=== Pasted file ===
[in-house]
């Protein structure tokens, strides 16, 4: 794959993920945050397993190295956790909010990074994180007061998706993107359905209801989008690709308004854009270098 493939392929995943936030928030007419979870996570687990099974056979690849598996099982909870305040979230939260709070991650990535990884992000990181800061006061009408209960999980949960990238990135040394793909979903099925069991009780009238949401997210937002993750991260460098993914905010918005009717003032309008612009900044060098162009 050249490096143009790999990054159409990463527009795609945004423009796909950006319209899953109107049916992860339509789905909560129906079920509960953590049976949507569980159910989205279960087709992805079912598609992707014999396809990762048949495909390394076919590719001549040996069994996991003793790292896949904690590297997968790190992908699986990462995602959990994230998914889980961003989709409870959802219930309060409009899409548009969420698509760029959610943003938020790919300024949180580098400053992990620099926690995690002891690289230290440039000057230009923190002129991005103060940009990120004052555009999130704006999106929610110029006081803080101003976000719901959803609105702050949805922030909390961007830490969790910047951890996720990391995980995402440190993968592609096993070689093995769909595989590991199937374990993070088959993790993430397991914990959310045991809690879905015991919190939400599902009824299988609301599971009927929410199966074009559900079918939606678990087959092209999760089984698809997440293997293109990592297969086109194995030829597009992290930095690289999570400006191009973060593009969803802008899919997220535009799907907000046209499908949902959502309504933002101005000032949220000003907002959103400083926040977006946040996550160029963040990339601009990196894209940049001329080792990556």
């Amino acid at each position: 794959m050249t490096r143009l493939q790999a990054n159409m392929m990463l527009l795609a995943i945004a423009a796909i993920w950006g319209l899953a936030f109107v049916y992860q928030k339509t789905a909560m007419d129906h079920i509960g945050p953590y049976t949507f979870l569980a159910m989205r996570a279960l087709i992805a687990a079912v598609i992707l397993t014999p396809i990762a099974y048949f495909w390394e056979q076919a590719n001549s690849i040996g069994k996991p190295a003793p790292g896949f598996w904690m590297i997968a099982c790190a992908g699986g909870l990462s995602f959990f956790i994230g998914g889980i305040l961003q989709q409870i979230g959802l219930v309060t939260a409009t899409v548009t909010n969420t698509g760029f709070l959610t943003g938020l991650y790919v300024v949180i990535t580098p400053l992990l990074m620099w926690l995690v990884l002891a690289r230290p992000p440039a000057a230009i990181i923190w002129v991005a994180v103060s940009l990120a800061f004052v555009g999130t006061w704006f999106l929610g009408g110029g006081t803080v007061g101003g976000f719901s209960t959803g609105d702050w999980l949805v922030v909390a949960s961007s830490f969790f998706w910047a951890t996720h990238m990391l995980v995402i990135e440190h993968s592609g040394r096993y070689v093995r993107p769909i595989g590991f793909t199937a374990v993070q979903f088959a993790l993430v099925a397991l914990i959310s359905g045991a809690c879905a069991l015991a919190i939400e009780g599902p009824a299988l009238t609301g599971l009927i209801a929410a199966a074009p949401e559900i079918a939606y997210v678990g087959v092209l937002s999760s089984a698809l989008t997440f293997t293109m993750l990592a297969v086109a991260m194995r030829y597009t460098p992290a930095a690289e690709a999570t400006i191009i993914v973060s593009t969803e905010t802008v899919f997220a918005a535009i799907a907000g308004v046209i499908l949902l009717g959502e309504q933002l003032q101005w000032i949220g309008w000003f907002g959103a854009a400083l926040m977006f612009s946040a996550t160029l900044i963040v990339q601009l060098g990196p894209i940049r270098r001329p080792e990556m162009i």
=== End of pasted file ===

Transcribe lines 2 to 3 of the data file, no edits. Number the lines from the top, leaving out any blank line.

């Protein structure tokens, strides 16, 4: 794959993920945050397993190295956790909010990074994180007061998706993107359905209801989008690709308004854009270098 493939392929995943936030928030007419979870996570687990099974056979690849598996099982909870305040979230939260709070991650990535990884992000990181800061006061009408209960999980949960990238990135040394793909979903099925069991009780009238949401997210937002993750991260460098993914905010918005009717003032309008612009900044060098162009 050249490096143009790999990054159409990463527009795609945004423009796909950006319209899953109107049916992860339509789905909560129906079920509960953590049976949507569980159910989205279960087709992805079912598609992707014999396809990762048949495909390394076919590719001549040996069994996991003793790292896949904690590297997968790190992908699986990462995602959990994230998914889980961003989709409870959802219930309060409009899409548009969420698509760029959610943003938020790919300024949180580098400053992990620099926690995690002891690289230290440039000057230009923190002129991005103060940009990120004052555009999130704006999106929610110029006081803080101003976000719901959803609105702050949805922030909390961007830490969790910047951890996720990391995980995402440190993968592609096993070689093995769909595989590991199937374990993070088959993790993430397991914990959310045991809690879905015991919190939400599902009824299988609301599971009927929410199966074009559900079918939606678990087959092209999760089984698809997440293997293109990592297969086109194995030829597009992290930095690289999570400006191009973060593009969803802008899919997220535009799907907000046209499908949902959502309504933002101005000032949220000003907002959103400083926040977006946040996550160029963040990339601009990196894209940049001329080792990556």
């Amino acid at each position: 794959m050249t490096r143009l493939q790999a990054n159409m392929m990463l527009l795609a995943i945004a423009a796909i993920w950006g319209l899953a936030f109107v049916y992860q928030k339509t789905a909560m007419d129906h079920i509960g945050p953590y049976t949507f979870l569980a159910m989205r996570a279960l087709i992805a687990a079912v598609i992707l397993t014999p396809i990762a099974y048949f495909w390394e056979q076919a590719n001549s690849i040996g069994k996991p190295a003793p790292g896949f598996w904690m590297i997968a099982c790190a992908g699986g909870l990462s995602f959990f956790i994230g998914g889980i305040l961003q989709q409870i979230g959802l219930v309060t939260a409009t899409v548009t909010n969420t698509g760029f709070l959610t943003g938020l991650y790919v300024v949180i990535t580098p400053l992990l990074m620099w926690l995690v990884l002891a690289r230290p992000p440039a000057a230009i990181i923190w002129v991005a994180v103060s940009l990120a800061f004052v555009g999130t006061w704006f999106l929610g009408g110029g006081t803080v007061g101003g976000f719901s209960t959803g609105d702050w999980l949805v922030v909390a949960s961007s830490f969790f998706w910047a951890t996720h990238m990391l995980v995402i990135e440190h993968s592609g040394r096993y070689v093995r993107p769909i595989g590991f793909t199937a374990v993070q979903f088959a993790l993430v099925a397991l914990i959310s359905g045991a809690c879905a069991l015991a919190i939400e009780g599902p009824a299988l009238t609301g599971l009927i209801a929410a199966a074009p949401e559900i079918a939606y997210v678990g087959v092209l937002s999760s089984a698809l989008t997440f293997t293109m993750l990592a297969v086109a991260m194995r030829y597009t460098p992290a930095a690289e690709a999570t400006i191009i993914v973060s593009t969803e905010t802008v899919f997220a918005a535009i799907a907000g308004v046209i499908l949902l009717g959502e309504q933002l003032q101005w000032i949220g309008w000003f907002g959103a854009a400083l926040m977006f612009s946040a996550t160029l900044i963040v990339q601009l060098g990196p894209i940049r270098r001329p080792e990556m162009i």